Tuesday, 5 March 2013

Quintessential Quinzaine

Quinzaine is a lucky form.
How lucky is it?
Does it win?

Above is an example of today's form, Quinzaine.  A quinzaine has three lines, fifteen syllables, no rhyme and is arranged with seven syllables in the first line, five in the next and three in the last.  The first line is a statement and the last two are questions regarding the statement.

I have been enjoying quinzaine quite a lot and I think I might try writing a childrens' book with a series of these lovely little poems.  So far, it has been fun exercise.

Apples are red and roundish.
How round can they be?
Are they red?

Some apples are red and green.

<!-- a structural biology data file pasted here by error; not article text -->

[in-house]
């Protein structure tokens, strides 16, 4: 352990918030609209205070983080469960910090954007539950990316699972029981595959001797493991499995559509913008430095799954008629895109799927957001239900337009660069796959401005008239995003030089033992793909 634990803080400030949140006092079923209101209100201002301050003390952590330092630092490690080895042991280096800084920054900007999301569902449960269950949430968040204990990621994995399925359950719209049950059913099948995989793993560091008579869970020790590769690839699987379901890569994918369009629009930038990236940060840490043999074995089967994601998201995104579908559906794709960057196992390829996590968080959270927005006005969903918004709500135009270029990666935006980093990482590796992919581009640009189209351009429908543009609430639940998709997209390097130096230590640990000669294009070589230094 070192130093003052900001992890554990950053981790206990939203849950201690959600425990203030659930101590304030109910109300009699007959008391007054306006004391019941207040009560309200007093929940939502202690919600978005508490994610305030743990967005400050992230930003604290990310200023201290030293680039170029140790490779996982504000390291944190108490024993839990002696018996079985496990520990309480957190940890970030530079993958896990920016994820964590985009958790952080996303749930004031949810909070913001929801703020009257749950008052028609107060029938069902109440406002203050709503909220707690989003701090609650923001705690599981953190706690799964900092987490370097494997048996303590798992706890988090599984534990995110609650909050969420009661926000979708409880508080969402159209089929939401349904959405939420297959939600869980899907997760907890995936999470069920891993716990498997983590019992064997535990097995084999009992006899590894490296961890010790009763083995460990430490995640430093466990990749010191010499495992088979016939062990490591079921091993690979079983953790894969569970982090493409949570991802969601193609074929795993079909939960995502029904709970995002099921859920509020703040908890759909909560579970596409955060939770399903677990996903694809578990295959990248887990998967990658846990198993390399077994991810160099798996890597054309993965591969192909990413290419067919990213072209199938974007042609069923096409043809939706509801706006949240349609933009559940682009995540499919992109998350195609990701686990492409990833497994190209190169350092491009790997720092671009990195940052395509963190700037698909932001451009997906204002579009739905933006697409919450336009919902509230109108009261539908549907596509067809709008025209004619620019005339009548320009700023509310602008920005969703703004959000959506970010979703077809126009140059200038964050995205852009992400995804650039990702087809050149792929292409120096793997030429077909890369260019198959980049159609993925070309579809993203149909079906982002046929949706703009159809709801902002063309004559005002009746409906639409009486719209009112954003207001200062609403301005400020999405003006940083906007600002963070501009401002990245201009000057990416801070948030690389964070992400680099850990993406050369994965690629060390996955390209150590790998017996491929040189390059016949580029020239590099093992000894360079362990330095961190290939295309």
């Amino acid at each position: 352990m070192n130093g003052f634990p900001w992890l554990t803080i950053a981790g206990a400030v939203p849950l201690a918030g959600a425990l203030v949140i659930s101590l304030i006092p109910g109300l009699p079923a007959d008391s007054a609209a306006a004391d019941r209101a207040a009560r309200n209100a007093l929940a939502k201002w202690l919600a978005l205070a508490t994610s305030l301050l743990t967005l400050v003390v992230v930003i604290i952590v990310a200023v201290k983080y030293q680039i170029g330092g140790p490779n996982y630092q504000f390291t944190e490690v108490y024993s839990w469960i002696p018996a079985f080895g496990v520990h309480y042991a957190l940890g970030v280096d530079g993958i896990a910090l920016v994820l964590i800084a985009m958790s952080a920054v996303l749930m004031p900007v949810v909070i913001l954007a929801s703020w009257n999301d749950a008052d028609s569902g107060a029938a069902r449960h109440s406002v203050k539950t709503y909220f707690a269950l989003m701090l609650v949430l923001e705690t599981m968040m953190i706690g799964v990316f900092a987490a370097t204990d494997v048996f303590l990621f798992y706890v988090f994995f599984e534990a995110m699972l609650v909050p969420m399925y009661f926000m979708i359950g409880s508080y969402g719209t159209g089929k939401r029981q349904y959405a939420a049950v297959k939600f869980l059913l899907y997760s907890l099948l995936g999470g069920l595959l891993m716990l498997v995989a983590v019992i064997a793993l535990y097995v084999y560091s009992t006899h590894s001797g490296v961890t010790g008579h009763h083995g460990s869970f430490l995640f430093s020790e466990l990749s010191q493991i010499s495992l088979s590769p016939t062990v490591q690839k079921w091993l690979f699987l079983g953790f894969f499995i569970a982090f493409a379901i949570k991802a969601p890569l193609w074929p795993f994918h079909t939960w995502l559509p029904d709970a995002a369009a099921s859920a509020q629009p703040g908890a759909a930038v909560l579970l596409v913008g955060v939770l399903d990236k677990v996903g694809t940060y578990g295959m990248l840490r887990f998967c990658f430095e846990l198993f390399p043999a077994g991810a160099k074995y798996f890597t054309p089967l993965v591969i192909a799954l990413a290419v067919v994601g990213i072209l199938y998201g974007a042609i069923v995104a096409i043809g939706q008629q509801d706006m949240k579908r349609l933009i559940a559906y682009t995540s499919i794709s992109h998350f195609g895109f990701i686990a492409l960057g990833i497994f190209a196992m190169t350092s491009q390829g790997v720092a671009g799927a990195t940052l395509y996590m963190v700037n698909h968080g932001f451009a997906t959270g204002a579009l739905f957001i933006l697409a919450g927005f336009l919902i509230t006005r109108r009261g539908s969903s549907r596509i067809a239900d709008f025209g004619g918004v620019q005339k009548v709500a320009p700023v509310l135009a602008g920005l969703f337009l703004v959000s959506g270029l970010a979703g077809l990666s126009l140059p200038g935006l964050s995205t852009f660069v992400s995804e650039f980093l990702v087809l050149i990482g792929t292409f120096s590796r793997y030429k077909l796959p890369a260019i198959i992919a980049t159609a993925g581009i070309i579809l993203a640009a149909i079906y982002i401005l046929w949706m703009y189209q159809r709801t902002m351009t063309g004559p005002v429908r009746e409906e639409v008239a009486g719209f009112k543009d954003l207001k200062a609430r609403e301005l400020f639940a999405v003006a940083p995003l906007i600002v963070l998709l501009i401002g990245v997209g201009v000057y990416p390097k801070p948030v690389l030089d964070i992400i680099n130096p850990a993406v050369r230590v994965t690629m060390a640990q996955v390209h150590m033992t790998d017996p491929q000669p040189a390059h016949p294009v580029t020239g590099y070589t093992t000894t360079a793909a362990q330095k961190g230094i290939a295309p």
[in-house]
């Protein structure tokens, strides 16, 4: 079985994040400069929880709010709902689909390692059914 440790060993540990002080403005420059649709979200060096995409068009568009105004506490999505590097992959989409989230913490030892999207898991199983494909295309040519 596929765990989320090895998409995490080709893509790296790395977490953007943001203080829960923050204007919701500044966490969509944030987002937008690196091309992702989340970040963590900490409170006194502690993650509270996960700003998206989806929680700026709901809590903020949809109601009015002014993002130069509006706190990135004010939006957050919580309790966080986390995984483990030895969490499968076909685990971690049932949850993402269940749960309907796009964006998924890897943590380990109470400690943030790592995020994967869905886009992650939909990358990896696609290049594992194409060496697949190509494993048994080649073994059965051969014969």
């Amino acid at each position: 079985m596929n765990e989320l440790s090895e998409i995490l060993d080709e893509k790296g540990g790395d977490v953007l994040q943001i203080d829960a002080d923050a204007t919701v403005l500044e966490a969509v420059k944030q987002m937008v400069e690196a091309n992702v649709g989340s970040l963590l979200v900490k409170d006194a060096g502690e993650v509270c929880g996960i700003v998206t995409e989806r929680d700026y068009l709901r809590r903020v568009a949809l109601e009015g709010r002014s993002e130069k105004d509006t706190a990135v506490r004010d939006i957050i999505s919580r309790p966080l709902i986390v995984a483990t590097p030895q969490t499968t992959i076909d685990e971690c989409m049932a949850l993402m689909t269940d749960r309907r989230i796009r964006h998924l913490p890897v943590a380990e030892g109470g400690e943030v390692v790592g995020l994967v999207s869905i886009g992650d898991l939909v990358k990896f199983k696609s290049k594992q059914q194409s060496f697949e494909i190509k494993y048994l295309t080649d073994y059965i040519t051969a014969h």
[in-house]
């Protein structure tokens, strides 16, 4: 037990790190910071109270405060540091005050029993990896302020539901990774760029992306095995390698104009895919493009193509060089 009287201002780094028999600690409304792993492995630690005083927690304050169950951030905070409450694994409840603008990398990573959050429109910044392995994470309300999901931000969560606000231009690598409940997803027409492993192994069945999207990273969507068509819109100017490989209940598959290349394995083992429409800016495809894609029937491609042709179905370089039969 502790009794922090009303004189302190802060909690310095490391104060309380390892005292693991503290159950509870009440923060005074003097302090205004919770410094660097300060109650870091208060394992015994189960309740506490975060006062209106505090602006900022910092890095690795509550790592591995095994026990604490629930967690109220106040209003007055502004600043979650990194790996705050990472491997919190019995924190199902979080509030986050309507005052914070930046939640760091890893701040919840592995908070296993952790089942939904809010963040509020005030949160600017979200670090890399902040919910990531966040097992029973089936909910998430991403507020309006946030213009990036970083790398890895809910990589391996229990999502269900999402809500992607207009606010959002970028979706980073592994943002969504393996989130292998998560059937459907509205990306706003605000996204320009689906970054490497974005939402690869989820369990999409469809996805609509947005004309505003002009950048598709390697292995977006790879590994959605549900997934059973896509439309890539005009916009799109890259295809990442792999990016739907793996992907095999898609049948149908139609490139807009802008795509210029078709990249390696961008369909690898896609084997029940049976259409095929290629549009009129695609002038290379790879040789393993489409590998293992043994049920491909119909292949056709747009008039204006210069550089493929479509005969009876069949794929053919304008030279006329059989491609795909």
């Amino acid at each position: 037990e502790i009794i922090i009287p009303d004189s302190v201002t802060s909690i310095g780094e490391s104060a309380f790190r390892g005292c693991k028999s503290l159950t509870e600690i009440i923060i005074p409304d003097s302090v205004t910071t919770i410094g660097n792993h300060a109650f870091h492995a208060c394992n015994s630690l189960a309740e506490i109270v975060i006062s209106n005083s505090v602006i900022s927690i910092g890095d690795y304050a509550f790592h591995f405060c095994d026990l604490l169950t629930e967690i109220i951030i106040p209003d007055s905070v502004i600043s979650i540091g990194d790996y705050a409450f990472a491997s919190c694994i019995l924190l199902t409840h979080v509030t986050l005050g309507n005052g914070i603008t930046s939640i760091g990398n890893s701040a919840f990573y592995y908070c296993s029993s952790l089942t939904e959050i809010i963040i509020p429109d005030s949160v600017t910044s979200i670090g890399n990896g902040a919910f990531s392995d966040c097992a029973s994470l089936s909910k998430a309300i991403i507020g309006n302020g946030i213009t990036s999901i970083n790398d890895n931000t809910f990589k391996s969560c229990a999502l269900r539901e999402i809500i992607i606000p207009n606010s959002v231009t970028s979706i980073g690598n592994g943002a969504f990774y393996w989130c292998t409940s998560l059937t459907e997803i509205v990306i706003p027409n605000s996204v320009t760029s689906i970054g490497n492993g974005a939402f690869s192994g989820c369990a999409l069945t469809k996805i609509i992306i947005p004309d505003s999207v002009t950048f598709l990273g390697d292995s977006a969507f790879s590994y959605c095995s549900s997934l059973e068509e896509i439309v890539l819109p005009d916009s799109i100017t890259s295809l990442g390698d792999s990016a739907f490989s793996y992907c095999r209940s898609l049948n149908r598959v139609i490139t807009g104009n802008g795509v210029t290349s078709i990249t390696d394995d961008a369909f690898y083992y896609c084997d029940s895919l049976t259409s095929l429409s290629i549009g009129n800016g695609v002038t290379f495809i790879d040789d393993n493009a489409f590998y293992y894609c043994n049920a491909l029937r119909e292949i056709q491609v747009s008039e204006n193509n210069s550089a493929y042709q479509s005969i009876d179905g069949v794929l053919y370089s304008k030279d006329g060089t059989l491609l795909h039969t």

So now are they green?
Why not red?

Apples are sometimes yellow.
Does yellow taste good?
Do I care?

I suspect quinzaine is a lot like haiku in the way that people think it's very easy, but in order to write well balanced, meaningful pieces, much attention beyond syllable count must be paid.  When your chosen form is forcing you to be economical with language, every word matters in a profound way.

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